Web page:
MPU: HOW to eliminate ?

Gregory R. Harriman gregoryh at bcm.tmc.edu
Thu Jan 25 16:38:22 EST 1996


In article
<Pine.SOL.3.91.960125154445.15908A-100000 at mcmail.CIS.McMaster.CA>,
berezin at MCMAIL.CIS.MCMASTER.CA (Alexander Berezin) wrote:

> Of course, this is all fine, I agree with everything. 
> And this is what I actually meant when said that 90 % of 
> all papers are redundant and unnnessary, even if I 
> disuse calling them 'garbage' or 'crap' (I do).
> 
> The critical point though is how you propose to 
> redesign the reward system that publishing many MPU
> papers will bring you liability rather than merits.
> 
> I personally believe that there are natural limitations
> of how much scientist can publish (I mean, quality
> stuff) per year. Taking into account that the any good 
> work requires a long period of thinking, reflection,
> comprehension, etc. I don't believe that normally
> GOOD scientist can responsibly produce more t
> han 4-5 papers per year.
> 
> (this, in fact, is supported by CV of many great 
> scientists, most of whom amount to just 100+ lifetime 
> papers; Richard Feymnan has about 130 for 40 years 
> career).
> 
> And 20+ papers per year (many now have these figures !) 
> is very much likely excessive, diluted, redundant. There
> should be NEGATIVE merit attached to it. Perhaps 
> inverted U-curve (instead of linear) is what should
> be used for funding (in 'fund researchers, not
> proposals' scheme), with max around 4-5 papers
> per year.

     While we both appear to agree that things could and should be done to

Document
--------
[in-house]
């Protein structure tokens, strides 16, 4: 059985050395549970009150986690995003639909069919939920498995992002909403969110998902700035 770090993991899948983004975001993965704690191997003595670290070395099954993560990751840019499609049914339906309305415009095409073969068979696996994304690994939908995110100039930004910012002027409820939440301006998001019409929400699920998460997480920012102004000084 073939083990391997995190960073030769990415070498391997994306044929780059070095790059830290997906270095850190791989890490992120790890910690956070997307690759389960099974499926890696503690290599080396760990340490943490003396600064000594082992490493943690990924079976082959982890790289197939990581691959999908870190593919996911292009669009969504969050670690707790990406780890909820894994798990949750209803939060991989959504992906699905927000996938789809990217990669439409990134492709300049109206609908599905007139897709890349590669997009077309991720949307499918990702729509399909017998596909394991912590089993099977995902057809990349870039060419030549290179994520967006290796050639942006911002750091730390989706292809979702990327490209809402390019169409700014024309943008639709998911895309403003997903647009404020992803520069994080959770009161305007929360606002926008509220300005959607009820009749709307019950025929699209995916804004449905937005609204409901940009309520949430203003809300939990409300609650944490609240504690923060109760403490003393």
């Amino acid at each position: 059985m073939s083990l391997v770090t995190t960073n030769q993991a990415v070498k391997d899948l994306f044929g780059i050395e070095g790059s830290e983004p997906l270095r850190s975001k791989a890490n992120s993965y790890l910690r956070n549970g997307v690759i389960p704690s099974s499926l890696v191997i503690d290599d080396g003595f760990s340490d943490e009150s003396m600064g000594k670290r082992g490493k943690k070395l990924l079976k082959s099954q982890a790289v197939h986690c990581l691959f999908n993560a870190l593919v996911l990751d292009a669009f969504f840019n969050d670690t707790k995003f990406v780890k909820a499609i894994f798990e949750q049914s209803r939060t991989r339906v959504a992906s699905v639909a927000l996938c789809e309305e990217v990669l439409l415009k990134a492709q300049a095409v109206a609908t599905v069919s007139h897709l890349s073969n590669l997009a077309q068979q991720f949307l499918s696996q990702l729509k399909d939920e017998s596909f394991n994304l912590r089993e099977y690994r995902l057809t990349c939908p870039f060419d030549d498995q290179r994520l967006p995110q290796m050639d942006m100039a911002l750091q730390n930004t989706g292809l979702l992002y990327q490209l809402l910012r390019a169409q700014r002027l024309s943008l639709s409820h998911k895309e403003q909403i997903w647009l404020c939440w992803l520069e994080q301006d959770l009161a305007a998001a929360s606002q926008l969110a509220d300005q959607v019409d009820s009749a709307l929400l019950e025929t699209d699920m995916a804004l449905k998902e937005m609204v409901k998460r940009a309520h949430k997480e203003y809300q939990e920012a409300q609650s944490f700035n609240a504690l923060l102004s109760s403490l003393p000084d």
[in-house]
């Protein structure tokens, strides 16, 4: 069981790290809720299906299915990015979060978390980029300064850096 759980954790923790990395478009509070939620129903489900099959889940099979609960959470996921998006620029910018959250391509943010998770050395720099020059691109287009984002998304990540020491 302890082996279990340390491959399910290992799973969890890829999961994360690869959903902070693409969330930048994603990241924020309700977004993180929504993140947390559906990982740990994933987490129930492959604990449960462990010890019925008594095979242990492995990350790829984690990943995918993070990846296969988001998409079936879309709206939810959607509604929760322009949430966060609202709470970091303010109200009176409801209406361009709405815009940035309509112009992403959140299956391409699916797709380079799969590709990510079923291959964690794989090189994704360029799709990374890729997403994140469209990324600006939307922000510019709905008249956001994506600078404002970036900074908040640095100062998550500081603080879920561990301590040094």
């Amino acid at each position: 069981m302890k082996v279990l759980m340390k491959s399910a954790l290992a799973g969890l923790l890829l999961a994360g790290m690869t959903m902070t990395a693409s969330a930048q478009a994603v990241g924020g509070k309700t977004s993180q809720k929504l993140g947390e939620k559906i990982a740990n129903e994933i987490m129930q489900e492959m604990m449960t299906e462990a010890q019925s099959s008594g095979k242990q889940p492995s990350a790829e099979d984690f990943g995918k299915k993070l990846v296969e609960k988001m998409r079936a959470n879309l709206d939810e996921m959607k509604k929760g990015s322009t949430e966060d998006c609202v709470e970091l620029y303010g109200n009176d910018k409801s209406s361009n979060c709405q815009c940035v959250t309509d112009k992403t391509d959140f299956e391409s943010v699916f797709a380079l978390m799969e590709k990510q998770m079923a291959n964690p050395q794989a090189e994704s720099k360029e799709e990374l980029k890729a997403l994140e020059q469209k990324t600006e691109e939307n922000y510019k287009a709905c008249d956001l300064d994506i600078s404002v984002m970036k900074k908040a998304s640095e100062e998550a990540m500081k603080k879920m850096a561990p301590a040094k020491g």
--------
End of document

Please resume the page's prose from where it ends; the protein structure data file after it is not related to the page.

improve the quality of published papers, we are on diametrically opposite
ends of the spectrum when it comes to how to accomplish that.  You appear
to take a big-brother approach and want to arbitrarily dictate how many
papers a person should be allowed to publish.  This is dogmatic and
unfair.  Some scientists might stuggle to publish one paper a year.  Many,
perhaps the majority, may find that 2-4 papers a year is reasonable in
order to maintain quality.  A few talented ones might be able to publish
10 or more excellent papers a year.  It is "wrong" IMHO for anyone ("the
science police") to dictate how many papers a scientist can or should
publish.  Let him/her strive to see how far they can go and let their
scientific peer group decide if they are successful.

     In terms of how to implement a plan to promote quality over
quantity...  Again, take the approach suggested by Dr. Tivol.  If academic
promotions committees looked not at the quantity, but the quality, of
papers in a CV and promoted the researcher accordingly, this would
significantly decrease the motivation and reward for publishing many,
often marginal, papers.

Greg Harriman



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